African Photography: Photomontage, Part 4

African Photography: Photomontage, Part 4

Posted in Photography

Today, a growing number of African artists are interested in the exploration of Afrofuturism and surrealism, using collage and photomontage to create works that bridge fantasy with reality. In doing so, they are trying to imagine new possibilities for black people by challenging the status quo and creating a sense of empowerment. They also incorporate traditional and historical events in order to connect those from the black diaspora with their forgotten African ancestry.

Paul Sika

Paul Sika was born in 1985 in Abidjan, Cote d’Ivoire. Growing with a passion for video games and programming, he studied in Software Engineering at the University of Westminster in London between 2003 and 2007. Upon graduation, he moved back to his native country where he started a career in photography a year later. Sika developed an approach that he called photomaking – a portmanteau for photography and filmmaking. This technique consists of digitally making an image rather than capturing it. Thus, Sika creates his photographs in a cinematographic way, producing astonished scenes that highlight the people and objects. His brightly-coloured images are dense and force the viewer into an unfamiliar space, opening the way for new conversations. His work is a combination of artistic inspiration, self-imagination, and visual expression. His creativity is influenced by the Ivorian popular culture, contemporary paintings, and video games that illustrate his story-telling. In Lilian’s Appeal (2012), the colorful images show people striking exaggerated poses in the street or common places. When viewed in a sequence, the photographs seem to follow a script or tell a story.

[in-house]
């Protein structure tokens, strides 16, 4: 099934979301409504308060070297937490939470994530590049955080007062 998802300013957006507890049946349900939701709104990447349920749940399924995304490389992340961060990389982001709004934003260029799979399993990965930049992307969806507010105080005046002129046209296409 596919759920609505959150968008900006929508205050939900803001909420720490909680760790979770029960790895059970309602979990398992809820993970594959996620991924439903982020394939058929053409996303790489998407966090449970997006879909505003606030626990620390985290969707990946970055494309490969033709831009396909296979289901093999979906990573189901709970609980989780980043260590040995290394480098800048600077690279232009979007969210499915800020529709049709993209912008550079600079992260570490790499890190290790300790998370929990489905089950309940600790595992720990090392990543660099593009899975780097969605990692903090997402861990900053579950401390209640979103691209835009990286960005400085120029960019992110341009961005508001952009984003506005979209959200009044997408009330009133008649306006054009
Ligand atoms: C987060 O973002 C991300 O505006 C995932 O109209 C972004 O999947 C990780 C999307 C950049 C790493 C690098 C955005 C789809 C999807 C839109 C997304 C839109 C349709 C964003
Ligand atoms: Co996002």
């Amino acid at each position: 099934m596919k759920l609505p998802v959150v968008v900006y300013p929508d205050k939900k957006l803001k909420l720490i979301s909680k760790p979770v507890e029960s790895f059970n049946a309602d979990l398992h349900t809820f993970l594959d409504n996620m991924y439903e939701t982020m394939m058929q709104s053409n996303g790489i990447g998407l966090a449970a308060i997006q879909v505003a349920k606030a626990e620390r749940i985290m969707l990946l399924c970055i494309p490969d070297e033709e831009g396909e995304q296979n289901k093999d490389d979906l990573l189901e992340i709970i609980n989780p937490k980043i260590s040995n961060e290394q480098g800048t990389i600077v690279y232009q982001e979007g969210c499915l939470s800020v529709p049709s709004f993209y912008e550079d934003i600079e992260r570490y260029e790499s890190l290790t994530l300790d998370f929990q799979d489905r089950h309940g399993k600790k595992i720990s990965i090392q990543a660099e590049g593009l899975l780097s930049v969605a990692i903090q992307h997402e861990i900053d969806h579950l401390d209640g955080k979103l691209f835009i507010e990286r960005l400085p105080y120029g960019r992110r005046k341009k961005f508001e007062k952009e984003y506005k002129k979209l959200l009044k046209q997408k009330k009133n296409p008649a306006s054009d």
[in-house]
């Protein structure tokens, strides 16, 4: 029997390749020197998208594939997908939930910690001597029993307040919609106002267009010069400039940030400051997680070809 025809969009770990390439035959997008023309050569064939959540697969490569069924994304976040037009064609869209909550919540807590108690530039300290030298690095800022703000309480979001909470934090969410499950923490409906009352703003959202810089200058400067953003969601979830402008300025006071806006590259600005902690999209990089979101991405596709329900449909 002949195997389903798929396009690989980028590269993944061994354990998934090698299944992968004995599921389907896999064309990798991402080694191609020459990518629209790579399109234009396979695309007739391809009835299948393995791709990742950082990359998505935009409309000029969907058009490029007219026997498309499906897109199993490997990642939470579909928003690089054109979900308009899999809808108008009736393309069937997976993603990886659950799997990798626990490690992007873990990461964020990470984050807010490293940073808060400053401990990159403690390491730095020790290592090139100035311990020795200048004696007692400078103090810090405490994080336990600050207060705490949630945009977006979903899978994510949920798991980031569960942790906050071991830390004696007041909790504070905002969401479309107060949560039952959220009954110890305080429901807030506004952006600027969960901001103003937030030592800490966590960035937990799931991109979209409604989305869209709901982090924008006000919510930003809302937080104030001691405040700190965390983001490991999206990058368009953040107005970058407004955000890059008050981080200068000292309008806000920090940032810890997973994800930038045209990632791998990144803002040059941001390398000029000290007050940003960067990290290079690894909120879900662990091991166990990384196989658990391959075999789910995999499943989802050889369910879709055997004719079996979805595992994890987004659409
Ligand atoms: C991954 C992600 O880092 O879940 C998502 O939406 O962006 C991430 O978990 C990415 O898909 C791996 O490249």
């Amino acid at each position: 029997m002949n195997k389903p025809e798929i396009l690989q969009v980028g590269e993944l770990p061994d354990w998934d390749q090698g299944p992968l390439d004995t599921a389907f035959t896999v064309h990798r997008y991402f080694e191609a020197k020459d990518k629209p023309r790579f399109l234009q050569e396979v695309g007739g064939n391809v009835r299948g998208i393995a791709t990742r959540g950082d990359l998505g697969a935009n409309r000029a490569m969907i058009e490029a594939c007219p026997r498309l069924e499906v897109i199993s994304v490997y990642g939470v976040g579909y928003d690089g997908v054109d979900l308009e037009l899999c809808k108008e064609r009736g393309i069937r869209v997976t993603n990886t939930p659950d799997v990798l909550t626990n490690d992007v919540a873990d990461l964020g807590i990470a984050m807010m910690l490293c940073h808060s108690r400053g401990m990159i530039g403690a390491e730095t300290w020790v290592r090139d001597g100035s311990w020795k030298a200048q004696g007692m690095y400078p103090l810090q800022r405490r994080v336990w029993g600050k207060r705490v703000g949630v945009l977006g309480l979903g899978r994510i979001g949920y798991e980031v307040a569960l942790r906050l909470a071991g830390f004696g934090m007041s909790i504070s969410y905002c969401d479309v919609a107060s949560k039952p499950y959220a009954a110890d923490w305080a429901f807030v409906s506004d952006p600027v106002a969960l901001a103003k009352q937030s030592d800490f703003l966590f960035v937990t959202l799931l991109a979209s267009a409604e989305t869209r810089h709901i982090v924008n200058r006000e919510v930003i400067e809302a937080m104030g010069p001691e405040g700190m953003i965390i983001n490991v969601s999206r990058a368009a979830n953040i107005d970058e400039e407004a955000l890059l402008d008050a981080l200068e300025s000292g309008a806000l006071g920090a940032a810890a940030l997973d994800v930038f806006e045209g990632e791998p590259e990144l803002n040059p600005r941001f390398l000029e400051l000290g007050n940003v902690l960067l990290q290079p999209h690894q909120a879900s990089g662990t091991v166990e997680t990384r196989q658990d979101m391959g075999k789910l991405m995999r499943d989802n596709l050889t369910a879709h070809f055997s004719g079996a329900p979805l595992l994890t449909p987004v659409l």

Tout Mignon by Paul Sika

Dandelia by Paul Sika

Williams Chechet

Williams Chechet is a visual artist who was born in 1981 in Kano and raised in Kaduna in northern Nigeria. He studied Industrial Design at the Ahmadu Bello University in Zaria, but dropped out in his third year to focus on his art. He works as a graphic designer and art director for various brands as well as product designer for freelance projects. Influenced by pop art, afrobeats, and Afrofuturism, Chechet creates digital images that combine popular and historical figures with abstract elements. He cites the work of Eduardo Paolozzi, Roy Lichtenstein, Richard Hamilton, Andy Warhol, Keith Haring, Takashi Murakami and Brian Donnelly as inspirations. His works explore themes of identity, history, and cultural iconography, oscillating between the past, present, and future through the vibrant depiction of traditional characters. In his series We Are The North (2017), Chechet depicts portraits of historical and political figures of Northern Nigeria overlapped with colourful symbols and selected accessories, replacing them in popular memory and consciousness.

Williams Chechet - Scream

Williams Chechet - Bubble

Pierre-Christophe Gam